I see you are fun of the 'Aquiline nose' :laughing:

well that means that Julius ceasar could be Etruscan :grin:

I read that theory about Hattians being Adygeans (not chechens but Adygeans, North west Caucas)

my problem is to prove if Sea peoples were Hattians or not.

cause if sea peoples were Speaking Hattian then we might search for the N caucas origin of Hattian language,
I am interesting to see more of your believe.

until then I believe more that they are connected with Eblait to Akkadiian to a minor Asia non IE Language.
Although I still use the Hath- cause I believe that semitic is a Caucasian language that Spread south and return, than a language that spread from South to North.

Adygea is far to me, except if both Hettit and Hattians did not enter the same time, and they surely learn Seafaring very fast so create their maps and vessels and travel all mediterenean from Italy to Palestine, it is a daring challenge which only Minoans dare before Phoenicians and then Greeks. (except Jason and Argonauts).
but then how come Adygeans pass Colchis and land of Hettit?

how yes no 3
08-04-12, 23:29
With "native", one must also the question "since when"? If we define "native Europeans" as "bearers of Haplogroup I", then it's fairly safe to assume that these languages already became extinct in the Neolithic.

why would that be fairly safe to assume?

you are aware that up to 2500-3000 years ago proto-latin language possibly only "survived" in a village called Rome and few little villages around it (small area between river Tiber, Apenines and Monte Circeo) while now derived languages cover whole latin America and big part of Europe?

Taranis
08-04-12, 23:48
why would that be fairly safe to assume?

Compare the dominance of Bantu languages in southern Africa against non-Bantu ones (ie, the Khoisan languages): we have large-scale iron age migrations that happened comparably recently and can be excellently traced archaeologically (pre-Bantu hunter-gatherers vs. iron age Bantus). By the time the European showed up in these areas, very little was left of the native hunter-gatherers that had not intermingled, and it was only in fairly reclusive desert areas that the Khoisan languages actually survived.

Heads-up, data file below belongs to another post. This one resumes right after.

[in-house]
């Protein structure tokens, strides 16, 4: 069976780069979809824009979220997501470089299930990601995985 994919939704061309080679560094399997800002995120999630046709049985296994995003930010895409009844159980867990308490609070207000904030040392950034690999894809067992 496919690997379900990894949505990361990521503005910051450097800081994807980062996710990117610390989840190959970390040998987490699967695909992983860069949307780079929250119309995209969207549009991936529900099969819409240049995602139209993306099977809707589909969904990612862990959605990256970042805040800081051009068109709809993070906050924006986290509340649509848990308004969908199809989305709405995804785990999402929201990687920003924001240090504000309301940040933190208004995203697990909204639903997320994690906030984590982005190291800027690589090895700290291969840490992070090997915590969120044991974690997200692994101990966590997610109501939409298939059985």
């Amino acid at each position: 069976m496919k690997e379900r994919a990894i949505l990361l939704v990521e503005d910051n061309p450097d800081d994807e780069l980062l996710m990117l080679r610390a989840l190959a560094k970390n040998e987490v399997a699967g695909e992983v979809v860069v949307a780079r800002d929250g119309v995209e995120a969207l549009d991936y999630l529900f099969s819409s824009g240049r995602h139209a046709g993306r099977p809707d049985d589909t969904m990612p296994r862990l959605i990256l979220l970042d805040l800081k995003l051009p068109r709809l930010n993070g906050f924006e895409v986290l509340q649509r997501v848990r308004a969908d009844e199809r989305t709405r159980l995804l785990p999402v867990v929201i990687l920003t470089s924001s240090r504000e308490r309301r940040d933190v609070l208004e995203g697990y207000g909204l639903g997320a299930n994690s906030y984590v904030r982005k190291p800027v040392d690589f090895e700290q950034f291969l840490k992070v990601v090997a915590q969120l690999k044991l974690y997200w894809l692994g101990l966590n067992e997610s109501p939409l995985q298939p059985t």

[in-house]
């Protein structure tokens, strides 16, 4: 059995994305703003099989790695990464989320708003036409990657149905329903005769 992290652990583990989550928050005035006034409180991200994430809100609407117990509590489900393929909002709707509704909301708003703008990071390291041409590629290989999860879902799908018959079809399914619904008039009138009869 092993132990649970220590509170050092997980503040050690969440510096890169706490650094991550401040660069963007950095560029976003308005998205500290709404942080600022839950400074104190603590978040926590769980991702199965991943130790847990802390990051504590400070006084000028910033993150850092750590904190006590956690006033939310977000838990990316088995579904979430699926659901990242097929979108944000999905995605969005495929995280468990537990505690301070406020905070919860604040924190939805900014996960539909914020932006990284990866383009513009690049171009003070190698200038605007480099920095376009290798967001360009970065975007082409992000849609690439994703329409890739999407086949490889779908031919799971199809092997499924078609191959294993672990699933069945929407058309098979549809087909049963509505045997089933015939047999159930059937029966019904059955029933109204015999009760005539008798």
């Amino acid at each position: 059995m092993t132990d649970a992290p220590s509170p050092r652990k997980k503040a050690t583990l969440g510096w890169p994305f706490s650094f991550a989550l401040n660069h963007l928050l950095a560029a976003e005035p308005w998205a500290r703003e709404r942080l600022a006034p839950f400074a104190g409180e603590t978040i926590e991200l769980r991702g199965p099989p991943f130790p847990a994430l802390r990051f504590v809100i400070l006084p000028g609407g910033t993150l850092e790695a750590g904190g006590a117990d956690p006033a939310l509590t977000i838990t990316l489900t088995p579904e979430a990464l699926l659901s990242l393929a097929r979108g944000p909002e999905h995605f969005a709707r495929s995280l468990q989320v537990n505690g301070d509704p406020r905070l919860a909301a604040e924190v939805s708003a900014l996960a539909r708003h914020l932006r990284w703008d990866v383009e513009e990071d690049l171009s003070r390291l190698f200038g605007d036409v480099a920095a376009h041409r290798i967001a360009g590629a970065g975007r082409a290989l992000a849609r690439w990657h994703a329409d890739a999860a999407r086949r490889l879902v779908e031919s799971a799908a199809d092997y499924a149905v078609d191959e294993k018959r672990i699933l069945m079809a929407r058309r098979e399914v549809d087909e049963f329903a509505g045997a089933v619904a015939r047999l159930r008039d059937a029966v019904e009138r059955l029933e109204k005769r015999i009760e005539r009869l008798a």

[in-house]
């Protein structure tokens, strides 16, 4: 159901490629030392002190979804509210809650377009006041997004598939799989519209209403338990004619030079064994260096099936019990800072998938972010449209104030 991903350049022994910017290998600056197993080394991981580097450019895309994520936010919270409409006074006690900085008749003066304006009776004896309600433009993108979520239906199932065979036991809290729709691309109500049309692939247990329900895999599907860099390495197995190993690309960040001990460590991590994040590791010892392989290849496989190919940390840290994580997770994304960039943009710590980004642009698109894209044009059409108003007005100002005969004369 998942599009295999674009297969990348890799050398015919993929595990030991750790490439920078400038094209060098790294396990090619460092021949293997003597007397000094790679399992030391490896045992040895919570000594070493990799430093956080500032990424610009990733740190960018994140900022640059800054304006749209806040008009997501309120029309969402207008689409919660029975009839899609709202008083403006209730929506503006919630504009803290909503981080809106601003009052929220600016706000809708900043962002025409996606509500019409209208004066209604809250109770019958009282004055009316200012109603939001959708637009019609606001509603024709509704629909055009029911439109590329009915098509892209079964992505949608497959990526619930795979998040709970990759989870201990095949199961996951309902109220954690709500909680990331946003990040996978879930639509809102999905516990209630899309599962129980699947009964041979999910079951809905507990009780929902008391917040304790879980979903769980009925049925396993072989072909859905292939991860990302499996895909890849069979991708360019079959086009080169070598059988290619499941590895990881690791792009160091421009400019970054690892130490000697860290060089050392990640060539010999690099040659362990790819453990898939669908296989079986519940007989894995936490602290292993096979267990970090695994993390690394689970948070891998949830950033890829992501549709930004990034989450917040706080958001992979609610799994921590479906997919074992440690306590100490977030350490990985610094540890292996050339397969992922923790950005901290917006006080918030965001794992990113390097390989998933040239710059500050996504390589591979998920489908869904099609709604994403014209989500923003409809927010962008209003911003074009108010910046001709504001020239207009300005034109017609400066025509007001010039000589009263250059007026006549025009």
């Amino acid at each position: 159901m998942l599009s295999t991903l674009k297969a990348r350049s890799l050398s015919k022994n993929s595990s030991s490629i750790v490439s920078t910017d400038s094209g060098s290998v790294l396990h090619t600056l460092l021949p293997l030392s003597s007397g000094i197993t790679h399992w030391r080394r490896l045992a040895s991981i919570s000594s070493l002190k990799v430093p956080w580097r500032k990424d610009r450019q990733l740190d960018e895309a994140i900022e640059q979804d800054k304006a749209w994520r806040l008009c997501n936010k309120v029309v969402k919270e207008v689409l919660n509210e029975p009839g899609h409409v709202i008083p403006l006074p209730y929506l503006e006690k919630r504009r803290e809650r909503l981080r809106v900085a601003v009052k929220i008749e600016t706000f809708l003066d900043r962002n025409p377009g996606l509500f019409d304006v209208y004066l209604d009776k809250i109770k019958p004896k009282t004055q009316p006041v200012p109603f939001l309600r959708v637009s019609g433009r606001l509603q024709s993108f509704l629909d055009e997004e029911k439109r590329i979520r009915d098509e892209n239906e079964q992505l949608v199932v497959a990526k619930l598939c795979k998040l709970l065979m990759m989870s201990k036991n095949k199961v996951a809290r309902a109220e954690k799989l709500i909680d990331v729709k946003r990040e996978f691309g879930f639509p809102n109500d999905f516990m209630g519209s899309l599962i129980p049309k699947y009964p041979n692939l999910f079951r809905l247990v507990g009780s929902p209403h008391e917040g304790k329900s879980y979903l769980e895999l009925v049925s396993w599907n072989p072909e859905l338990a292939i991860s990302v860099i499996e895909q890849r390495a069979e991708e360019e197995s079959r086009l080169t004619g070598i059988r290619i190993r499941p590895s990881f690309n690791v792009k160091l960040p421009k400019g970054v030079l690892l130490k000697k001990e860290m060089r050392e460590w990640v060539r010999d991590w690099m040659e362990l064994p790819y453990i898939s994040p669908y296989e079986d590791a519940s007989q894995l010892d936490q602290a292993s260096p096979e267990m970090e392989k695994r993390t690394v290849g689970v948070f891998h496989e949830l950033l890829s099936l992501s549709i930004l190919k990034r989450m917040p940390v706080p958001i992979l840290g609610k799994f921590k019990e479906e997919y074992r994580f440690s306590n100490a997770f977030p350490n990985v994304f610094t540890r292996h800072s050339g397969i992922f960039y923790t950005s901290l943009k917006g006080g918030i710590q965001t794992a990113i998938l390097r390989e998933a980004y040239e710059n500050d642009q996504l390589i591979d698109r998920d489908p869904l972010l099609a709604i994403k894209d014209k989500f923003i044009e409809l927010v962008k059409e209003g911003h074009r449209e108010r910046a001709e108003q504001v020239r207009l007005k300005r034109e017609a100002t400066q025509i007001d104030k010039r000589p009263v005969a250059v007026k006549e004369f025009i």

It's difficult to imagine that Europe's hunter-gathers fared particularly better against the Neolithic immigrants, and it's even more difficult to imagine that there was particularly much left of these hunter-gatherer languages by the time that the Bronze Age immigrations took place. As I said, the only language family in Europe where we can genuinely assume that they were originally a hunter-gatherer language are the Uralic languages, and it's most likely that this happened because farming was simply not viable in the tundra climate of Northeastern Europe, and as a result the Neolithic Farmers never spread there.

This shouldn't be a discussion about genetics, but If you look at the It's clear that all subclades of Haplogroup I are individual lineages that happened to survive inside Neolithic/Bronze Age lineages and then became more abundant again as a result of later expansions/migrations, and that all Paleolithic languages that may have been originally tied with Haplogroup I are completely extinct.


you are aware that up to 2500 years ago proto-latin language possibly only "survived" in a village called Rome and few little villages around it?

Latin wasn't restricted to a village and a few villages around it, but an entire region (Latium), and it was inhabited by iron-age peoples who technologically (and if the we take the Falisci, Oscans and Umbrians, also linguistically) not very different from their iron age neighbours.

zanipolo
08-04-12, 23:55
this link might be useful